Three studies reported evidence on the use of home-based HTC on pregnant women and their partners [36, 44, 45]. Krakowiak et al., 2015 conducted a study on home-based HTC among male partners of expectant mothers aimed at assessing its effectiveness in Kenya . The study showed evidence that home-based HTC improved substantially the uptake of HIV testing among male partners of expectant mothers, improved HIV status disclosure between couples, and increased sero-discordant partner identification [36, 44]. Krakowiak et al., 2016 conducted another study aimed at comparing the efficacy of planned home-based visit with expectant mother and their male partners to written invitations extended to male partners to accompany their wives for HIV couple counselling and testing at the next antenatal visit . Home-based HTC was conducted by a team of 2 health advisors trained in HIV counseling and testing, 1 male and 1 female . The study results demonstrated the efficacy, acceptability, and practicability of planned home-based visits strategy compared to HIV couple counselling and for expectant mothers and their male partners . It was also reported that twelve women in the home-based HTC strategy and six women who participated in the written invitations strategy experienced physical intimate partner violence but did not attribute this to their participation in the study . The linkage between home-based HTC on pregnant women and their partners and intimate partner violence need to be investigated.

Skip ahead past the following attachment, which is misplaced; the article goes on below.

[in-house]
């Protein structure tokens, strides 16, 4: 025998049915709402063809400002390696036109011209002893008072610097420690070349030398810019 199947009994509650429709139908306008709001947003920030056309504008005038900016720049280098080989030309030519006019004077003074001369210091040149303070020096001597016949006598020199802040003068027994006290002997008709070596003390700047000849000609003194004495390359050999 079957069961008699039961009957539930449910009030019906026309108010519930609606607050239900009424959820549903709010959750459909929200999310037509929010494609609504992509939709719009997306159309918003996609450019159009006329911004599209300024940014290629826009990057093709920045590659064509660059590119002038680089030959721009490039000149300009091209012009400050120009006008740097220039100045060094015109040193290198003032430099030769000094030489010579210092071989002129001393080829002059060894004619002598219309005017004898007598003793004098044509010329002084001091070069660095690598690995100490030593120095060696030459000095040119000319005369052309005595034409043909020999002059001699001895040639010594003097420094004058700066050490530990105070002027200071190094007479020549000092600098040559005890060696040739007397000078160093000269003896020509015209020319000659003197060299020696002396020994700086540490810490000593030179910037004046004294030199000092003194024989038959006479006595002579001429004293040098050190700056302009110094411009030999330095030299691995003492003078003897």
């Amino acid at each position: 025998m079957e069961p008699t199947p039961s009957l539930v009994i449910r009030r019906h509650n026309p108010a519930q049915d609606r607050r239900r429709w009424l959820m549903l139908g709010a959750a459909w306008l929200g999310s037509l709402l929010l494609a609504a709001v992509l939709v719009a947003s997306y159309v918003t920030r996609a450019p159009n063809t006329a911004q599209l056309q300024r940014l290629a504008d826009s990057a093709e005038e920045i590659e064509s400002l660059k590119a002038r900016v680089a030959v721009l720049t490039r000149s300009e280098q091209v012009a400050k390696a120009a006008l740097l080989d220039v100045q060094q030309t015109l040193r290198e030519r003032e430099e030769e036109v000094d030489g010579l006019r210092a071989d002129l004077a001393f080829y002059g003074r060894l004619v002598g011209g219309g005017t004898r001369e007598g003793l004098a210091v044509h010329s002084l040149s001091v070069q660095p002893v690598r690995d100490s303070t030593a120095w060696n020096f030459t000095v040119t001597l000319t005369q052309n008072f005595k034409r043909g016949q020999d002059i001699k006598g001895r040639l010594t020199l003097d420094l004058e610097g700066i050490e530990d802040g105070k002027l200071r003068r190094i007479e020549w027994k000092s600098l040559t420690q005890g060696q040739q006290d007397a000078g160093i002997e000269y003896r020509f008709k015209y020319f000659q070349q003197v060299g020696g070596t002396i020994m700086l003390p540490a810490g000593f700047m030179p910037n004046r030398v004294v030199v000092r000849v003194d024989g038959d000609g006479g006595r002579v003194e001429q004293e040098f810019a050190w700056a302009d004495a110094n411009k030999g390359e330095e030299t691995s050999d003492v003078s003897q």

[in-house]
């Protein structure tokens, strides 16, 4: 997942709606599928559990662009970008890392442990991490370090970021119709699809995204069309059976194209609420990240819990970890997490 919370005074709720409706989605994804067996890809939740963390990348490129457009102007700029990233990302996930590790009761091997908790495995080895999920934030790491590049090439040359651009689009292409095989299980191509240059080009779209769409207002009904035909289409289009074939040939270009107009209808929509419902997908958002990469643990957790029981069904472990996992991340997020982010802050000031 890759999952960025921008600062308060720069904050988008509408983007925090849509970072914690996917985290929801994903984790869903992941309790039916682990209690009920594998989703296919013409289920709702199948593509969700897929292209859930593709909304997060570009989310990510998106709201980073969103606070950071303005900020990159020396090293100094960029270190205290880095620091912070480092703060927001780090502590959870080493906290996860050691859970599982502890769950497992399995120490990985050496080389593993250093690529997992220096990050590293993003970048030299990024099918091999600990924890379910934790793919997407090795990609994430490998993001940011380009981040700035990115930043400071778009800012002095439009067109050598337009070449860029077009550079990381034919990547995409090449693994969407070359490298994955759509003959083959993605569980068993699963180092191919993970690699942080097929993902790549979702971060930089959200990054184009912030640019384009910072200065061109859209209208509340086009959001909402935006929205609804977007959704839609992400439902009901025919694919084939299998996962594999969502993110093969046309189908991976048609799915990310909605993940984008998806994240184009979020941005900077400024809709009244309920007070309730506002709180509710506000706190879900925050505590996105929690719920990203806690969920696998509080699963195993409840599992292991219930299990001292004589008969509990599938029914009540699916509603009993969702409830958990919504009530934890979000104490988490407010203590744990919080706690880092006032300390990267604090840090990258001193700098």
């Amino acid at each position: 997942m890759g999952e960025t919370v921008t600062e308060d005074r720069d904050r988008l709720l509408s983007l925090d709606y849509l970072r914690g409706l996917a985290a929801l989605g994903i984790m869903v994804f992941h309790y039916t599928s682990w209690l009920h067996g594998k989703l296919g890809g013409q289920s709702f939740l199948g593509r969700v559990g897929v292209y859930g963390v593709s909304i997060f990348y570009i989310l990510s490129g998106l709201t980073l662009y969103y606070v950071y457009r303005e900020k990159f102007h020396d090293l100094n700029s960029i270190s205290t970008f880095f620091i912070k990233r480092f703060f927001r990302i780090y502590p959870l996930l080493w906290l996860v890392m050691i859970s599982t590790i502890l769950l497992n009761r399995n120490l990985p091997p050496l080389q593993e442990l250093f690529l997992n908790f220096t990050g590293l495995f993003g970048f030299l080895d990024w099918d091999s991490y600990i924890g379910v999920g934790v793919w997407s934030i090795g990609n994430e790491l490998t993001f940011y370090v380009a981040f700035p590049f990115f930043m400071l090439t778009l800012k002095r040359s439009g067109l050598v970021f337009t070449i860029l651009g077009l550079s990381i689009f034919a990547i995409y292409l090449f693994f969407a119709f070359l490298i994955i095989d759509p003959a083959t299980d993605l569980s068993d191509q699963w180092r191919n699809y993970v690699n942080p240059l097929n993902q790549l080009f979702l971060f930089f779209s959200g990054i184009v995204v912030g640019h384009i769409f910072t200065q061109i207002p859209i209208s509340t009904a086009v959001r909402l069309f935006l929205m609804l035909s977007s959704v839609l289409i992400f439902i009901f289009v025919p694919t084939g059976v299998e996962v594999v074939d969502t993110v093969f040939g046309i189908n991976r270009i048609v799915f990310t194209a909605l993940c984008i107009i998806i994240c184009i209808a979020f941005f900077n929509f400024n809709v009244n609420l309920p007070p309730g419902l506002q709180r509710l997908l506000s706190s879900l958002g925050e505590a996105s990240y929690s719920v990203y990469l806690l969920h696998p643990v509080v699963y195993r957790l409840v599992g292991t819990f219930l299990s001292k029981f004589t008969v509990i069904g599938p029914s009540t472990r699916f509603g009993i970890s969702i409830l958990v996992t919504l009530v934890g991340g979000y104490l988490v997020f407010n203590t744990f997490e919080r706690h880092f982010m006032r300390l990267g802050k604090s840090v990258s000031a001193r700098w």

Home-based HTC for PMTCT
In 2014, Kohler and colleagues conducted a community-based HTC study in Malawi to assess a community’s perspective on the barriers of accessibility to PMTCT and coverage . Their study findings showed that majority of the study participants who were registered as HIV- positive in the home-based HTC register failed to disclose their HIV-positive status . Their study also reported that very few expectant mothers received a completed course although majority of HIV-positive mothers were place on antiretroviral drugs besides late started of antenatal care by many of the pregnant women . Ndege et al., 2016, study also showed that home-based HTC contributes significantly to reduce the incidence of HIV among newborns and additionally, increases PMTCT coverage . There is a need for more studies on home-based HTC for PMTCT in LMICs to help demonstrate the effectiveness of this intervention on PMTCT in these settings.